Modeling Agriculture Matters for Carbon Cycling
Researchers investigated the impact of using constant versus spatially varying crop parameters on carbon and energy fluxes in a realistic crop rotation scenario
Global land models increasingly include representations of crops, which can affect the local and regional climate. However, there is limited understanding of how crop rotation and different crop cultivars affect carbon and energy fluxes from the land surface. A new study implements crop rotation and spatially varying crop parameters in the Energy Exascale Earth System Model Land Model (E3SM) to more realistically represent agricultural practices. It shows that varying crop parameters improves carbon and energy flux estimation from cropland area, producing simulations that are significantly closer to observed values.
These findings emphasize the importance of accurately representing agricultural management practices and differences in crop growth characteristics in global land models. Accurately capturing these will improve the feedbacks between crops and climate. The feedbacks are especially important for next generation Earth system models (ESMs) that focus on improving the human–Earth system interactions. This work is an initial step toward more realistic crop representations in ESMs and demonstrates a practical approach to modeling crop rotation. This work also highlights the importance of capturing spatial differences in crop growth characteristics.
The study examines the impact of using constant versus spatially varying crop parameters using a novel, realistic crop rotation scenario in the E3SM Land Model version 2 (ELMv2). Researchers implemented crop rotation using ELMv2's dynamic land unit capability. They then calibrated and validated the model against observations collected at three AmeriFlux sites in the U.S. Midwest with corn–soybean rotation. The calibrated model closely captured the magnitude and observed seasonality of carbon and energy fluxes across crops and sites. Regional simulations of the Midwest with the calibrated model showed that spatially varying only a few crop parameters across the region, as opposed to using constant parameters, had a large impact with the carbon and energy fluxes both varying by up to 40%. These results imply that large scale ESM simulations using spatially invariant crop parameters that do not represent agricultural realities may result in biased energy and carbon flux estimations from agricultural land. They underline the importance of improving human–Earth system interactions in ESMs.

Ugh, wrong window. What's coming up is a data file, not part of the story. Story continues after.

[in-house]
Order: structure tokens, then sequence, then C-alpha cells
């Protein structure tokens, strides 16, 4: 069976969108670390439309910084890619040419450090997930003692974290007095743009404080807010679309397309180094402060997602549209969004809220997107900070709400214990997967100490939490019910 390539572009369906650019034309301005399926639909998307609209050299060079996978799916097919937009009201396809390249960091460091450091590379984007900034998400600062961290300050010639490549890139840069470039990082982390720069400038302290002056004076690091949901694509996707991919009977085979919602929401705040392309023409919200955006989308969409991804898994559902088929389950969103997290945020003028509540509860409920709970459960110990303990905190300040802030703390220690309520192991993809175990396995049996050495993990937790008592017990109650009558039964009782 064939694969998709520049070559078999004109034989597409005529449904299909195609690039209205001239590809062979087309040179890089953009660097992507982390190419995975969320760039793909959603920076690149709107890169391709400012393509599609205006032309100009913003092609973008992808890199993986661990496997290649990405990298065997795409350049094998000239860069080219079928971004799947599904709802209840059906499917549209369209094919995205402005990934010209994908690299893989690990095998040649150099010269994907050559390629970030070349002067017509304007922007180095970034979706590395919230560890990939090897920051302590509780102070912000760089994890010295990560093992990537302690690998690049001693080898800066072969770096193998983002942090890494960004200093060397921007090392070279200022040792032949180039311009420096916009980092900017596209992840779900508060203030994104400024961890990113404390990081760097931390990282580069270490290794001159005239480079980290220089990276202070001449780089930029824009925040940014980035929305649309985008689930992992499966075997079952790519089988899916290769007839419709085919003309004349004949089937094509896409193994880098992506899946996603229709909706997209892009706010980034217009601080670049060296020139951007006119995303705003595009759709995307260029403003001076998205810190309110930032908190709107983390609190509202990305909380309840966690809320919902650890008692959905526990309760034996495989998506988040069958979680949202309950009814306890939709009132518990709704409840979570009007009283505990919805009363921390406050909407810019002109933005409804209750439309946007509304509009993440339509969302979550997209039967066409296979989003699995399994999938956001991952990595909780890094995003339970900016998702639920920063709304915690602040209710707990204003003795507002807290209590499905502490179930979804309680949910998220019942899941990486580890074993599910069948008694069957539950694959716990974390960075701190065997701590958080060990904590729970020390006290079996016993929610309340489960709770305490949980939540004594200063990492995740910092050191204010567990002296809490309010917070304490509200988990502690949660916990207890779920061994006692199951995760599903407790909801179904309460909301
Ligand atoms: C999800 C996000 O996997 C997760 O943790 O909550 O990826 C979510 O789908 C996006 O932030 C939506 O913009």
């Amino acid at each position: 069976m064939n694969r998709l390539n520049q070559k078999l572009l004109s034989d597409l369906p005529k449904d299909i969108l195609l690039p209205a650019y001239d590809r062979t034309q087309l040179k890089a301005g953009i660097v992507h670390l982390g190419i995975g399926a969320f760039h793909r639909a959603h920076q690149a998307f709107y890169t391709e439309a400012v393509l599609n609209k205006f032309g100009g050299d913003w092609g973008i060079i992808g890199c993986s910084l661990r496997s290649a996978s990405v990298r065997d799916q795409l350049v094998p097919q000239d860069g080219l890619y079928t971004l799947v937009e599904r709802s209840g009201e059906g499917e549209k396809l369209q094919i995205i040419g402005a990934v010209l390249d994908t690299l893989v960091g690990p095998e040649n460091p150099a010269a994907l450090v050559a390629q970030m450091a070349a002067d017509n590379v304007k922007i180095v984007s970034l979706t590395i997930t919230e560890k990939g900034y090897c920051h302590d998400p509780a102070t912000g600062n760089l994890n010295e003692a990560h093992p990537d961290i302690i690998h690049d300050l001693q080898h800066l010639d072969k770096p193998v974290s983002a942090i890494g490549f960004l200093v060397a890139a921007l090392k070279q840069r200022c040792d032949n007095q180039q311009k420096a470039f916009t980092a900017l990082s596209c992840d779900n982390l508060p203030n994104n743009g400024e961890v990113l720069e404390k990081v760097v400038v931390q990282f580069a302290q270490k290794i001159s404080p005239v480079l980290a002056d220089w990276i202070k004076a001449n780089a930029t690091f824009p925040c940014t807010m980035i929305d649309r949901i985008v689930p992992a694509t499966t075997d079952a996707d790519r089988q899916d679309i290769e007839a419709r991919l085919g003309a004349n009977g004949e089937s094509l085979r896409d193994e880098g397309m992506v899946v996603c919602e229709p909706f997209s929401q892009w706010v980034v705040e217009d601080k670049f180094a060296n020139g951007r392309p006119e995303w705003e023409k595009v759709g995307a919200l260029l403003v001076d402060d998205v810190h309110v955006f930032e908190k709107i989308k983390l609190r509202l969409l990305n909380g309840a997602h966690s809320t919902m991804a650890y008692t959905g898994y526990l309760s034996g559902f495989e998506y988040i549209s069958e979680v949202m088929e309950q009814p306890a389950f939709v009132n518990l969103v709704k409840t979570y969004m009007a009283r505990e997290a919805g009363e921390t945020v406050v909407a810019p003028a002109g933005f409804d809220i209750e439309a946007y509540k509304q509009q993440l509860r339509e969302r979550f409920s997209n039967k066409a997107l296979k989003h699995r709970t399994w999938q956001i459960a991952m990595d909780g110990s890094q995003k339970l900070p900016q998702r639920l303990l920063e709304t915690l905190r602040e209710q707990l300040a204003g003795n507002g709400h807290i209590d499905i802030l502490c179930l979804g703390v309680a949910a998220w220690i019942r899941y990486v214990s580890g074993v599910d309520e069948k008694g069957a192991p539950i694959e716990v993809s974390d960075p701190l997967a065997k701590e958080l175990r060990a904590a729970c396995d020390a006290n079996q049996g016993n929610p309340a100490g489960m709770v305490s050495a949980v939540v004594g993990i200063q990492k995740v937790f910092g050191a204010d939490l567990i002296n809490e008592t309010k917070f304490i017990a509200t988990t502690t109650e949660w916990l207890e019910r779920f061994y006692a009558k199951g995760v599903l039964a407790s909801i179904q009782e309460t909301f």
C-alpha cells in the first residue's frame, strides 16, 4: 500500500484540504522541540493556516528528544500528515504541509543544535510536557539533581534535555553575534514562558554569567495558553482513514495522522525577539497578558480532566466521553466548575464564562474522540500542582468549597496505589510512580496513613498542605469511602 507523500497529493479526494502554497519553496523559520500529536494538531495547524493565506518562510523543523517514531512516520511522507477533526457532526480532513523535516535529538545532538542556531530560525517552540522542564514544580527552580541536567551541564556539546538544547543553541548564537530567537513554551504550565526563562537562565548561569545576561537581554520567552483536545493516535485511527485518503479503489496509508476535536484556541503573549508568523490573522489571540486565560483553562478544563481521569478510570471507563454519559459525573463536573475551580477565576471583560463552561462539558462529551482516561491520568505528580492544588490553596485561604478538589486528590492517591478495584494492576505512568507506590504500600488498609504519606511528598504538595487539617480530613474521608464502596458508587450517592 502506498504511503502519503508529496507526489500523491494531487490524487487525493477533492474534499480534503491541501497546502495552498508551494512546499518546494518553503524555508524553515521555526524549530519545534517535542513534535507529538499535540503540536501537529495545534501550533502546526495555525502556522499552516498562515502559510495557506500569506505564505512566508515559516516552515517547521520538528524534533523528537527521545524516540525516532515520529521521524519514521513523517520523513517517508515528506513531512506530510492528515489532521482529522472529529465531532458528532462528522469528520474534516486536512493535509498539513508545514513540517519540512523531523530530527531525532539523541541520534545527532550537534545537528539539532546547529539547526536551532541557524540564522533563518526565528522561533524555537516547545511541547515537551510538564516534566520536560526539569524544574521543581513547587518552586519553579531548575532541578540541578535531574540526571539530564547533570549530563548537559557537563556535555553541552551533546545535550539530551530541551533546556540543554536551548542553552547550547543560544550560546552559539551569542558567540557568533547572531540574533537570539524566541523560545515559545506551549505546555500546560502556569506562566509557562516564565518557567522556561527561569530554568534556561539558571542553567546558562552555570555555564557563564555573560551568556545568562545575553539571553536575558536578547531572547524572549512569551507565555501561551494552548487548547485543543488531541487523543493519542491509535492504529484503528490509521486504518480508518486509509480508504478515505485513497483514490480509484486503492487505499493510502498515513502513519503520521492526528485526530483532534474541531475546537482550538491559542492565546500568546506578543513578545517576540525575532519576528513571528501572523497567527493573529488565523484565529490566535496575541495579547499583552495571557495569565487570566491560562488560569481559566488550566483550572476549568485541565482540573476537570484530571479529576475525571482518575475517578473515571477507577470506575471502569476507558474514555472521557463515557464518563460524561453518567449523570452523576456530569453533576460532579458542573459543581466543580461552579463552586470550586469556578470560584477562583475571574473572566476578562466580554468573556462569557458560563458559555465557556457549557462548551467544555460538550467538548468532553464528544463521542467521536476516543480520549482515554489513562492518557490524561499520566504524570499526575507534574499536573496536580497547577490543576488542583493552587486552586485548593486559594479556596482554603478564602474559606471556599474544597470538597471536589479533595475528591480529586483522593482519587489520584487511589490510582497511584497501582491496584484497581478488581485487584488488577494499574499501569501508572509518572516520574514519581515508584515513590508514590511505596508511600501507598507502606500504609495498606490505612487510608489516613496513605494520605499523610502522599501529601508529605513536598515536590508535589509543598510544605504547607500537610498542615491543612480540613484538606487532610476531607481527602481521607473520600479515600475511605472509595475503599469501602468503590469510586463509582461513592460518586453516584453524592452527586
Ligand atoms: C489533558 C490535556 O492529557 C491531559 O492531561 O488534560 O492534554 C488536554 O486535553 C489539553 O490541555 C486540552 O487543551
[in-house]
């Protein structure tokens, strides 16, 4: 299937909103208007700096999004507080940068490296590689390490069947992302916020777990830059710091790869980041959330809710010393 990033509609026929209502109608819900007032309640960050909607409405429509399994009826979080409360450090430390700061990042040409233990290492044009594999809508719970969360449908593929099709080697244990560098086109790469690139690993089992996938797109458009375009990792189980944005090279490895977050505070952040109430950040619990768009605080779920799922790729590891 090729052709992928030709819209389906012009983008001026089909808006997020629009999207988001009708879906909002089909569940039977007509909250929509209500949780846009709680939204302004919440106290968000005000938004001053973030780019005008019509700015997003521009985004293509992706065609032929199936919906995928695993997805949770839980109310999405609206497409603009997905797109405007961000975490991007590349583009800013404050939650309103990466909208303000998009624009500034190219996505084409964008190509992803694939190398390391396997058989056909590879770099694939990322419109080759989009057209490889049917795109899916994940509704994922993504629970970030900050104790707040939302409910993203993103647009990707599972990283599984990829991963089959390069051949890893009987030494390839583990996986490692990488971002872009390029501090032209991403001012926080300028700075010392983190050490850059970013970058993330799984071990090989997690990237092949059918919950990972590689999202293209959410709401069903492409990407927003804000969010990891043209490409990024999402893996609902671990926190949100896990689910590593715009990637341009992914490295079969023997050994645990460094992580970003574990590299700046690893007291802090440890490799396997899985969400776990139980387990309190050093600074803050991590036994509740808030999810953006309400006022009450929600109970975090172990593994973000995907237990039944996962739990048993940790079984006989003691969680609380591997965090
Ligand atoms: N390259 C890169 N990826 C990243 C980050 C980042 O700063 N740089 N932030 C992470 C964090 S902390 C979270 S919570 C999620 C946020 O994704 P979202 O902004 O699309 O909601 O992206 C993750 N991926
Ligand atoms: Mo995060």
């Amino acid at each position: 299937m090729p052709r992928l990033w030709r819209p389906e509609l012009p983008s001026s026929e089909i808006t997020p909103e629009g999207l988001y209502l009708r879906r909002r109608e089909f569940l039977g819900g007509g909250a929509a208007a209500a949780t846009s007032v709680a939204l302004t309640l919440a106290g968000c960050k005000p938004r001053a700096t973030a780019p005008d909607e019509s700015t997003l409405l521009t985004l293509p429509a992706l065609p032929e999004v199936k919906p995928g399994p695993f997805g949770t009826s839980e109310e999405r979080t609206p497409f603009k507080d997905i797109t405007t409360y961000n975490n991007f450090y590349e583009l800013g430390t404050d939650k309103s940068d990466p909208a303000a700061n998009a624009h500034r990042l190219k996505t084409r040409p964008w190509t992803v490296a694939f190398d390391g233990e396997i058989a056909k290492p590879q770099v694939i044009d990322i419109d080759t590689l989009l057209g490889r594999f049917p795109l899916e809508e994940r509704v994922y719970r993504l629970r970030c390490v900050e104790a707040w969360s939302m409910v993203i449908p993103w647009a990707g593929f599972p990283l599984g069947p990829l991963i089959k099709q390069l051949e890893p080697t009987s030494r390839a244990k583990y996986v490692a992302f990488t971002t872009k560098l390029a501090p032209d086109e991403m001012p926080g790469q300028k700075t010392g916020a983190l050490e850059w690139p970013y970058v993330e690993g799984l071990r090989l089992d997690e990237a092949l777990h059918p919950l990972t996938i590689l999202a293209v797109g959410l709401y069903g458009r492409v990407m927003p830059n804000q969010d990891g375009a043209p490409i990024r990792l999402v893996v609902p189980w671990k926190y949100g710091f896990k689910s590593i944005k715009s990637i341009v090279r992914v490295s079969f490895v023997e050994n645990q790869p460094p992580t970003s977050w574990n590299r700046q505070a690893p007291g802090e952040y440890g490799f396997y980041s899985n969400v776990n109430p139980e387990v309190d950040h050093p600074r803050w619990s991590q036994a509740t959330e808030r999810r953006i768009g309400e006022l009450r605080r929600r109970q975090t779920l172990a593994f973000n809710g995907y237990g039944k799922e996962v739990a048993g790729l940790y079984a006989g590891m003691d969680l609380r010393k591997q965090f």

L. Ruby Leung, Pacific Northwest National Laboratory, Ruby.Leung@pnnl.gov
This research was funded by the Department of Energy (DOE), Office of Science, Biological and Environmental Research program. Funding for the AmeriFlux data portal was provided by the DOE Office of Science. The field study conducted at the US-UiC site was funded by the DOE Center for Advanced Bioenergy and Bioproducts Innovation, the Energy Biosciences Institute at the University of Illinois Urbana-Champaign, and the Global Change and Photosynthesis Research Unit of the United States Department of Agriculture/Agricultural Research Service.
Published: May 1, 2023
Sinha, E. et al. 2023. “The Impact of Crop Rotation and Spatially Varying Crop Parameters in the E3SM Land Model (ELMv2),” Journal of Geophysical Research: Biogeosciences, 128, e2022JG007187. [DOI: 10.1029/2022JG007187]